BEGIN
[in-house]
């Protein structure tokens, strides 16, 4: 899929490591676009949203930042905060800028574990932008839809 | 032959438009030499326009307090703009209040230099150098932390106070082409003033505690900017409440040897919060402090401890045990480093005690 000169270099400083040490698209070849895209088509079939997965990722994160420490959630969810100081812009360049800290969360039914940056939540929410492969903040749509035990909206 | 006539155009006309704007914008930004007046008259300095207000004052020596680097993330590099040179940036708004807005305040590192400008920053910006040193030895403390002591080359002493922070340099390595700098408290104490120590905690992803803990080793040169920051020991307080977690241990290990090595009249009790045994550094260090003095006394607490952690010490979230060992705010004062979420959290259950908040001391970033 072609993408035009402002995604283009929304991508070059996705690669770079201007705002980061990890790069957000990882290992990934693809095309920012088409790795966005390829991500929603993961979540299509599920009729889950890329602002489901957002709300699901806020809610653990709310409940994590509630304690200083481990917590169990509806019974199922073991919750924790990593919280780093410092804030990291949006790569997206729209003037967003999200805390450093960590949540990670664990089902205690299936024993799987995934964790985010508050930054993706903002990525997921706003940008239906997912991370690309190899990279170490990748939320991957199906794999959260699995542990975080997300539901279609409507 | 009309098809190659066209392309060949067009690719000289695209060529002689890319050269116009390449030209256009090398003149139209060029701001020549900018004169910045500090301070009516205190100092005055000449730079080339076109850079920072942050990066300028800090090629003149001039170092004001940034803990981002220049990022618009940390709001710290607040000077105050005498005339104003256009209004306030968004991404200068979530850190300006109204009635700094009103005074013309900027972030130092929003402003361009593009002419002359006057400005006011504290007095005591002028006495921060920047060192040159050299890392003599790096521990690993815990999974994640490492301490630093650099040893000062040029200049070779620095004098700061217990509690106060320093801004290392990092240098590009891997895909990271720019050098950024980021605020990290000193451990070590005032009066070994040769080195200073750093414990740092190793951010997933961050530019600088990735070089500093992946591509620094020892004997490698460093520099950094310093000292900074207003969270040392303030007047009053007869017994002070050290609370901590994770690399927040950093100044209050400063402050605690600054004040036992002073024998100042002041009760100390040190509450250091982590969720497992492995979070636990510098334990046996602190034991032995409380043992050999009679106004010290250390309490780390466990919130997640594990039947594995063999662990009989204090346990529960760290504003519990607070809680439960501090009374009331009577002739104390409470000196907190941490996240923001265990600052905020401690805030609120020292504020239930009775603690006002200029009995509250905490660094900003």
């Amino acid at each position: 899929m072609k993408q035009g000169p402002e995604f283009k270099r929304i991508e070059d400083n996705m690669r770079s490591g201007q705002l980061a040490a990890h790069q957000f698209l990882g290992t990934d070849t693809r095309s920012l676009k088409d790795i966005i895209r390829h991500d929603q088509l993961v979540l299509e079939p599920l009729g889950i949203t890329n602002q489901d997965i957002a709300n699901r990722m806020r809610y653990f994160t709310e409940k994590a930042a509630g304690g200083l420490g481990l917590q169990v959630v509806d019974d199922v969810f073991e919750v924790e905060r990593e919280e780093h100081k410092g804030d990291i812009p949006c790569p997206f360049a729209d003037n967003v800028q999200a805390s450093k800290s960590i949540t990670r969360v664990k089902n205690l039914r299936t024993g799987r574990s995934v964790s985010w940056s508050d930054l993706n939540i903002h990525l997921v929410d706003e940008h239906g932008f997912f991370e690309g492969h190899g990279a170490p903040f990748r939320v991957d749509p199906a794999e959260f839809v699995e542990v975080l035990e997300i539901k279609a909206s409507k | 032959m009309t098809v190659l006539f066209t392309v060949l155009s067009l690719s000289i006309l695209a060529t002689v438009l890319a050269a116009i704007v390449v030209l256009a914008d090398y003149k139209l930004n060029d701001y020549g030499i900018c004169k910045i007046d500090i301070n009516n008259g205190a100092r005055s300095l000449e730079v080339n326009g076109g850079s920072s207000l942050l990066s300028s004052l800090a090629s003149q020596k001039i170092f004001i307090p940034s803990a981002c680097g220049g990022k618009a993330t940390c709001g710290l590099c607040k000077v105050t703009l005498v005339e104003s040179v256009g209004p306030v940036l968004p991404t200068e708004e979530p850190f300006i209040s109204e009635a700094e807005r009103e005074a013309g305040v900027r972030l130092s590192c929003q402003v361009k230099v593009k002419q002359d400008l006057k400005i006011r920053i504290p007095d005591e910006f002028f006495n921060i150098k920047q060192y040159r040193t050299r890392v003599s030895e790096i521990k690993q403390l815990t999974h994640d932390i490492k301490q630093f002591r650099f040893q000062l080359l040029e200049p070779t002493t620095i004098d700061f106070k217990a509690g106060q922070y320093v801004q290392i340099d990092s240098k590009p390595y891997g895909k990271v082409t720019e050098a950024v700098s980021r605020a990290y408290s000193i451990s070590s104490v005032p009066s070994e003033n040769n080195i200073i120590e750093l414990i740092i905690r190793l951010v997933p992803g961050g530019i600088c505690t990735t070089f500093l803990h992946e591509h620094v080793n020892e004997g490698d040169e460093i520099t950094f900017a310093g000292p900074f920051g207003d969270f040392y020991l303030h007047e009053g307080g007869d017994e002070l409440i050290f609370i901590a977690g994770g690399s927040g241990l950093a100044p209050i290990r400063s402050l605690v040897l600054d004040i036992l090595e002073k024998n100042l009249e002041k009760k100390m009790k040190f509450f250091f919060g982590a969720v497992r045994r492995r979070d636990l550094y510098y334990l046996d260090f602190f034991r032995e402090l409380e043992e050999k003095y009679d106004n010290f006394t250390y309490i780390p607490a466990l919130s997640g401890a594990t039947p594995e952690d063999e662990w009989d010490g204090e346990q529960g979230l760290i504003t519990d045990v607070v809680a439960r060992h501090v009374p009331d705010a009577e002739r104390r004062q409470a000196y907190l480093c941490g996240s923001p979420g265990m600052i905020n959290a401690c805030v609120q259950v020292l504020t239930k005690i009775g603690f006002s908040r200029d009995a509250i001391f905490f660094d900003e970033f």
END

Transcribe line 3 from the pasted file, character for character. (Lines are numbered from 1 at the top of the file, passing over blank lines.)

């Amino acid at each position: 899929m072609k993408q035009g000169p402002e995604f283009k270099r929304i991508e070059d400083n996705m690669r770079s490591g201007q705002l980061a040490a990890h790069q957000f698209l990882g290992t990934d070849t693809r095309s920012l676009k088409d790795i966005i895209r390829h991500d929603q088509l993961v979540l299509e079939p599920l009729g889950i949203t890329n602002q489901d997965i957002a709300n699901r990722m806020r809610y653990f994160t709310e409940k994590a930042a509630g304690g200083l420490g481990l917590q169990v959630v509806d019974d199922v969810f073991e919750v924790e905060r990593e919280e780093h100081k410092g804030d990291i812009p949006c790569p997206f360049a729209d003037n967003v800028q999200a805390s450093k800290s960590i949540t990670r969360v664990k089902n205690l039914r299936t024993g799987r574990s995934v964790s985010w940056s508050d930054l993706n939540i903002h990525l997921v929410d706003e940008h239906g932008f997912f991370e690309g492969h190899g990279a170490p903040f990748r939320v991957d749509p199906a794999e959260f839809v699995e542990v975080l035990e997300i539901k279609a909206s409507k | 032959m009309t098809v190659l006539f066209t392309v060949l155009s067009l690719s000289i006309l695209a060529t002689v438009l890319a050269a116009i704007v390449v030209l256009a914008d090398y003149k139209l930004n060029d701001y020549g030499i900018c004169k910045i007046d500090i301070n009516n008259g205190a100092r005055s300095l000449e730079v080339n326009g076109g850079s920072s207000l942050l990066s300028s004052l800090a090629s003149q020596k001039i170092f004001i307090p940034s803990a981002c680097g220049g990022k618009a993330t940390c709001g710290l590099c607040k000077v105050t703009l005498v005339e104003s040179v256009g209004p306030v940036l968004p991404t200068e708004e979530p850190f300006i209040s109204e009635a700094e807005r009103e005074a013309g305040v900027r972030l130092s590192c929003q402003v361009k230099v593009k002419q002359d400008l006057k400005i006011r920053i504290p007095d005591e910006f002028f006495n921060i150098k920047q060192y040159r040193t050299r890392v003599s030895e790096i521990k690993q403390l815990t999974h994640d932390i490492k301490q630093f002591r650099f040893q000062l080359l040029e200049p070779t002493t620095i004098d700061f106070k217990a509690g106060q922070y320093v801004q290392i340099d990092s240098k590009p390595y891997g895909k990271v082409t720019e050098a950024v700098s980021r605020a990290y408290s000193i451990s070590s104490v005032p009066s070994e003033n040769n080195i200073i120590e750093l414990i740092i905690r190793l951010v997933p992803g961050g530019i600088c505690t990735t070089f500093l803990h992946e591509h620094v080793n020892e004997g490698d040169e460093i520099t950094f900017a310093g000292p900074f920051g207003d969270f040392y020991l303030h007047e009053g307080g007869d017994e002070l409440i050290f609370i901590a977690g994770g690399s927040g241990l950093a100044p209050i290990r400063s402050l605690v040897l600054d004040i036992l090595e002073k024998n100042l009249e002041k009760k100390m009790k040190f509450f250091f919060g982590a969720v497992r045994r492995r979070d636990l550094y510098y334990l046996d260090f602190f034991r032995e402090l409380e043992e050999k003095y009679d106004n010290f006394t250390y309490i780390p607490a466990l919130s997640g401890a594990t039947p594995e952690d063999e662990w009989d010490g204090e346990q529960g979230l760290i504003t519990d045990v607070v809680a439960r060992h501090v009374p009331d705010a009577e002739r104390r004062q409470a000196y907190l480093c941490g996240s923001p979420g265990m600052i905020n959290a401690c805030v609120q259950v020292l504020t239930k005690i009775g603690f006002s908040r200029d009995a509250i001391f905490f660094d900003e970033f």